The Glitter


Article from Issue 241/2020

This month, the Wisconsin state government declined to pay the refundable tax subsidies to Foxconn, the Taiwanese conglomerate that arrived in Wisconsin in 2017 with the promise of a plant that would make LCD TVs and monitors and employ 13,000 people.

Dear Reader,

This month, the Wisconsin state government declined to pay the refundable tax subsidies to Foxconn, the Taiwanese conglomerate that arrived in Wisconsin in 2017 with the promise of a plant that would make LCD TVs and monitors and employ 13,000 people. It seems this "project" never did really get off the ground. The original vision of 13,000 workers soon scaled down to 5,200; then it plummeted still further as no one seemed to have a vision for what these people were going to do. After it became clear that it wouldn't be profitable to make LCD screens (something neither the company nor the state seriously investigated before announcing the deal), Foxconn searched for other uses of the gigantic space they had already built. Casting about for an endeavor that would allow them to hang onto the subsidies, they explored alternatives such as innovation services, fish farming, and storage. Eventually, they just started adding workers to hit the minimum target of 520 employees by the end of 2019, but the government concluded these last-minute employees, many of whom didn't have a clear job assignment, were not eligible to be counted under the terms of the contract. As of now, there is still no plan for what to do with the space, but it seems very unlikely that anyone will ever use it for LCD fabrication or any other high-tech manufacturing.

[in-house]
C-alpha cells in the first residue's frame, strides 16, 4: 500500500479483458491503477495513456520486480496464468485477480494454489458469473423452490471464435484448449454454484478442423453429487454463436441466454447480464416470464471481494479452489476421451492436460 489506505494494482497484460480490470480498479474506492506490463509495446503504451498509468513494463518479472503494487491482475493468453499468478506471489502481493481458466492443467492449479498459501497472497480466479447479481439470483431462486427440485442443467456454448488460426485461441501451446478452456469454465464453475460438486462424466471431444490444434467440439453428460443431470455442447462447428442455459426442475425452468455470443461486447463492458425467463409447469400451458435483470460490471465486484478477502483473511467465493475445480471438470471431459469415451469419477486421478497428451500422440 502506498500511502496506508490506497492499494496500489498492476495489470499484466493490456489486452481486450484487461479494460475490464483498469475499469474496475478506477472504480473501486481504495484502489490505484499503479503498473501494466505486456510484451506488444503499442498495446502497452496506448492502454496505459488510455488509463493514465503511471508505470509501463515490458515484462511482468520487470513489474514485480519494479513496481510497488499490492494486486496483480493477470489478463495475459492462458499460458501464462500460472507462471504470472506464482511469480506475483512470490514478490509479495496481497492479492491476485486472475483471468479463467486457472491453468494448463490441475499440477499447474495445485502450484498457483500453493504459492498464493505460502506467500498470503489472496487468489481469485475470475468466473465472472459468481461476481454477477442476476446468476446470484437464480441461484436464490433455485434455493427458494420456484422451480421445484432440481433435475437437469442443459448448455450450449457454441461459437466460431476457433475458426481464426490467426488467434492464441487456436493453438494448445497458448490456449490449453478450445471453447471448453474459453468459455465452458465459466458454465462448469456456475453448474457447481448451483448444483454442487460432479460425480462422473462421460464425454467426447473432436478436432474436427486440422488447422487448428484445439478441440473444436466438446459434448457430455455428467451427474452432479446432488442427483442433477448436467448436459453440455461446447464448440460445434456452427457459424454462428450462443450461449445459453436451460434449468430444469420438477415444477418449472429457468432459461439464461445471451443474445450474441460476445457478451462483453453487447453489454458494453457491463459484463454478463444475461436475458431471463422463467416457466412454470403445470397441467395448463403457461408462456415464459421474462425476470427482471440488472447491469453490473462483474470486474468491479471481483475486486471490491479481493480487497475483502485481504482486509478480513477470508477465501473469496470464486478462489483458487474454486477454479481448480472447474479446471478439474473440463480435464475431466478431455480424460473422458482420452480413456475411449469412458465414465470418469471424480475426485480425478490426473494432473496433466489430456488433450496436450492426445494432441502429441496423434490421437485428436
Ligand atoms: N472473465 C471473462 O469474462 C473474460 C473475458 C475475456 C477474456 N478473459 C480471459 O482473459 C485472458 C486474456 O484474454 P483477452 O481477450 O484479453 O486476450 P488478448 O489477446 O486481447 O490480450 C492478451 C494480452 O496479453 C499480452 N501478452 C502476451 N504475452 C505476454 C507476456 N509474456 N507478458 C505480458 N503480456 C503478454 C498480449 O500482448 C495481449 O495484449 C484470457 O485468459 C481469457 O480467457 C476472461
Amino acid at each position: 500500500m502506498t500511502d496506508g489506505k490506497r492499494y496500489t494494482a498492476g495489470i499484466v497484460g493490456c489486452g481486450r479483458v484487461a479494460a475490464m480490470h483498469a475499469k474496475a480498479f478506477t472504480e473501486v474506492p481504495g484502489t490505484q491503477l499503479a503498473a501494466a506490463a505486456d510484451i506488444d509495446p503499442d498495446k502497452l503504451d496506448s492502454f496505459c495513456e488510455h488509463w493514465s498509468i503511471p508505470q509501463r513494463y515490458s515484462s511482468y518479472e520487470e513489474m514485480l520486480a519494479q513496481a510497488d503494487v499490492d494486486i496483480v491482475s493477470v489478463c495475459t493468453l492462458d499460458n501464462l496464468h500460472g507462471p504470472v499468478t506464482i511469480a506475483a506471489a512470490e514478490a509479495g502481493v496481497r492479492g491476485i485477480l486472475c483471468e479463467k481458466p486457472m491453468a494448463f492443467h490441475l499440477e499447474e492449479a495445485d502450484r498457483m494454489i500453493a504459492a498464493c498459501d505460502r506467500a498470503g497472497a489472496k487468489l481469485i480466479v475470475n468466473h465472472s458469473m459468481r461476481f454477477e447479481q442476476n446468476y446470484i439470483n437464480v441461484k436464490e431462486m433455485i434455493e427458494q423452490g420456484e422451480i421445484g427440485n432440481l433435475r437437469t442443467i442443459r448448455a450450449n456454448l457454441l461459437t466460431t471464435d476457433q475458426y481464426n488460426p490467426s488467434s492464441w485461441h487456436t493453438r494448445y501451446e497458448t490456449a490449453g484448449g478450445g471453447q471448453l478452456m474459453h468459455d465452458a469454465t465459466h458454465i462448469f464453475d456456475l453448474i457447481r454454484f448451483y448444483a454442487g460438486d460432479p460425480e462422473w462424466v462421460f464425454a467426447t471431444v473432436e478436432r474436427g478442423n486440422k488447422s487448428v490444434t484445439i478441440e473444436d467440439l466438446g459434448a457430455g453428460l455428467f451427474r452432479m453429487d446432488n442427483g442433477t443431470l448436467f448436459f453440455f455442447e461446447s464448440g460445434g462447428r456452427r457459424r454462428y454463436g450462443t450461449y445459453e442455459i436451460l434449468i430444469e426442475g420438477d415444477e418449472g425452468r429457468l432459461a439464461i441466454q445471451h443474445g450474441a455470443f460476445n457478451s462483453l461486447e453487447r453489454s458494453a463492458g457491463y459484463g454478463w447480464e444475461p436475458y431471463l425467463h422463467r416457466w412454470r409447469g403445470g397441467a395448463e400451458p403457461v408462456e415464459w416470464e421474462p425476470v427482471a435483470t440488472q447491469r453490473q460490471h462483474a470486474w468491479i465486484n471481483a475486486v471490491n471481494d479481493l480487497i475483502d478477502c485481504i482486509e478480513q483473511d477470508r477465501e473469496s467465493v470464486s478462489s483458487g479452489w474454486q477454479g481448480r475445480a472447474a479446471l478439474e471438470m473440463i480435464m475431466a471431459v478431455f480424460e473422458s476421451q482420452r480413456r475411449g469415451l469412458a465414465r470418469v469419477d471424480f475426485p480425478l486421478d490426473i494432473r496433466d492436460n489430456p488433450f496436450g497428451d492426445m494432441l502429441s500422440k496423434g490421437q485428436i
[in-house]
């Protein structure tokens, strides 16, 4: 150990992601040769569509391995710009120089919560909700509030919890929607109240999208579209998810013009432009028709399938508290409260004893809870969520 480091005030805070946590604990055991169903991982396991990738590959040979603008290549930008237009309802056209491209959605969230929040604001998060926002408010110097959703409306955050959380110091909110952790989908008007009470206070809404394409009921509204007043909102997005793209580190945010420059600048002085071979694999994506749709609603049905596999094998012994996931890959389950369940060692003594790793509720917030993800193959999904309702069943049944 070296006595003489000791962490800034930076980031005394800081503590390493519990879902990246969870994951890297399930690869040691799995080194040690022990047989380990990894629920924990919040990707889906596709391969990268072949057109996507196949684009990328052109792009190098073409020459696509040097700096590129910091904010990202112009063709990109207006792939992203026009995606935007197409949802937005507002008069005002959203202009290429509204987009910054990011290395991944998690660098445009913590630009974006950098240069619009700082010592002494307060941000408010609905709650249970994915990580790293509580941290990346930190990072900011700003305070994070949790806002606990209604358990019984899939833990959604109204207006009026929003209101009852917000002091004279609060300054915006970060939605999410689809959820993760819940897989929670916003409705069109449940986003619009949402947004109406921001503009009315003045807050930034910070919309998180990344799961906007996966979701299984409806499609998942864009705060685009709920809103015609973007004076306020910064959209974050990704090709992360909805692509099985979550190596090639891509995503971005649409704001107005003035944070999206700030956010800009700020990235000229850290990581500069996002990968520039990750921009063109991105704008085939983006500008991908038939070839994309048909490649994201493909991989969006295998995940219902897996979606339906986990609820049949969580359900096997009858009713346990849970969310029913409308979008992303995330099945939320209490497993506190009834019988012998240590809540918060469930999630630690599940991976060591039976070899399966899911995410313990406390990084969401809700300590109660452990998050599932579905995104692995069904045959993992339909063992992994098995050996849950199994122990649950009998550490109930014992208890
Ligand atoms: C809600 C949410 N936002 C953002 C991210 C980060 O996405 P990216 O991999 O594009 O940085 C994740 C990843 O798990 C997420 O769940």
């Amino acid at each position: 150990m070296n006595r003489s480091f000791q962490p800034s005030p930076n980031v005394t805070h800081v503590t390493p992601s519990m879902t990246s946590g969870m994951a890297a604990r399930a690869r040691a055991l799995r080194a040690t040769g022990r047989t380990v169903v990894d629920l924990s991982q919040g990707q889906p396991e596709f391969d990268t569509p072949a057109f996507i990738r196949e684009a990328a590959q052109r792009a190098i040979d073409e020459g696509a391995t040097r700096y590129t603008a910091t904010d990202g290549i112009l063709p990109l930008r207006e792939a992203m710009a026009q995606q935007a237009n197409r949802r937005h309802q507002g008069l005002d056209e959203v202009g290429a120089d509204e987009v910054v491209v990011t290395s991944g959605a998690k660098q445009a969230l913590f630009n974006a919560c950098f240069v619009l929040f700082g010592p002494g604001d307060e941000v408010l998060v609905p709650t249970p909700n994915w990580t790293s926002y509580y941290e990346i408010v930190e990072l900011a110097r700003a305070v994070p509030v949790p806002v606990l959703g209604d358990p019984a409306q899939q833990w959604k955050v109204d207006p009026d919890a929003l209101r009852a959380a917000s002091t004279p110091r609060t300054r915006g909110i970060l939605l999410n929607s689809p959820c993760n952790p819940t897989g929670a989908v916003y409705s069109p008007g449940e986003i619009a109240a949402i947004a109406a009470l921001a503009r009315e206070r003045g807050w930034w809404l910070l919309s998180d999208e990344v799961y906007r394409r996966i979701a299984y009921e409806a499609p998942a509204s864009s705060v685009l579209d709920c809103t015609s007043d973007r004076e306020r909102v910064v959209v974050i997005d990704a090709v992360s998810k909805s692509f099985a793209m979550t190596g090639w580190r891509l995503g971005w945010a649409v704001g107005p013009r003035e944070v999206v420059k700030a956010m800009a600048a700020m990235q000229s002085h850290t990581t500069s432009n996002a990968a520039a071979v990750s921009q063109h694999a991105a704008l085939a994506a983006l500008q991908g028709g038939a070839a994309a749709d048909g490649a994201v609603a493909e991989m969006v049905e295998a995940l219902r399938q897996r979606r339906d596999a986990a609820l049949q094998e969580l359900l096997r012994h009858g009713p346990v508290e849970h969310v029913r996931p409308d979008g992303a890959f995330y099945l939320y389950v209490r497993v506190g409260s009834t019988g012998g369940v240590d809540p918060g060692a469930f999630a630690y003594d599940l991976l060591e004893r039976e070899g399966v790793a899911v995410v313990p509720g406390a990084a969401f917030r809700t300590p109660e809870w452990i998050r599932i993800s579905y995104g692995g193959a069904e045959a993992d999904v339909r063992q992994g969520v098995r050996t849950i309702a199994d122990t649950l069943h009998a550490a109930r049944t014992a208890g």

It is always easy to point fingers after this kind of train wreck. The administration of former Wisconsin governor Scott Walker certainly deserves some heat for their naivetÈ. The national administration didn't help, declaring at the ground breaking that the Foxconn plant would be the "eighth wonder of the world." And, if you're one who believes that all Asian companies are scarily efficient and well run, the recent story of the Wisconsin project at The Verge [1] will surely disabuse you of this preconception with regard to Foxconn.

The real problem is the US has a practice of different states competing against each other and giving away incentives to "win" these contracts with companies from other places. Wisconsin probably wouldn't have given up so much – and would have been more skeptical about this grandiose scheme – if they didn't have to compete with other states for Foxconn's attention.

The ending could have been a lot worse. State and local governments spent an estimated $400 million on infrastructure improvements, but they did manage to stop the tax breaks – at least for now. The one thing they really lost was their time and attention – time to work on a better and more realistic solution and attention to spend dealing with all the details you need to address when you are actually building something real.

Of course, they could have spent their precious time on trying to bring in a different kind of a factory, like a tractor factory or a widget factory, instead of a factory that makes computer monitors. Or they could have spent an equivalent amount of money on nurturing indigenous businesses within their own state. I know it is easy to second guess now, but I can't help thinking the reason things like this become so stratospheric in their ill-conception is that everyone kind of gets stoned on the glitter of high tech. A gentle whisper begins and then crescendos with all the room chanting "Wow, we could be the Silicon Valley of the Great Lakes!"

But it is never so easy. State governments, tape this to your wall and remember it for next time: If it is floating in front of your eyes and it is glowing, it is probably either radioactive or imaginary.

Joe Casad Editor in Chief

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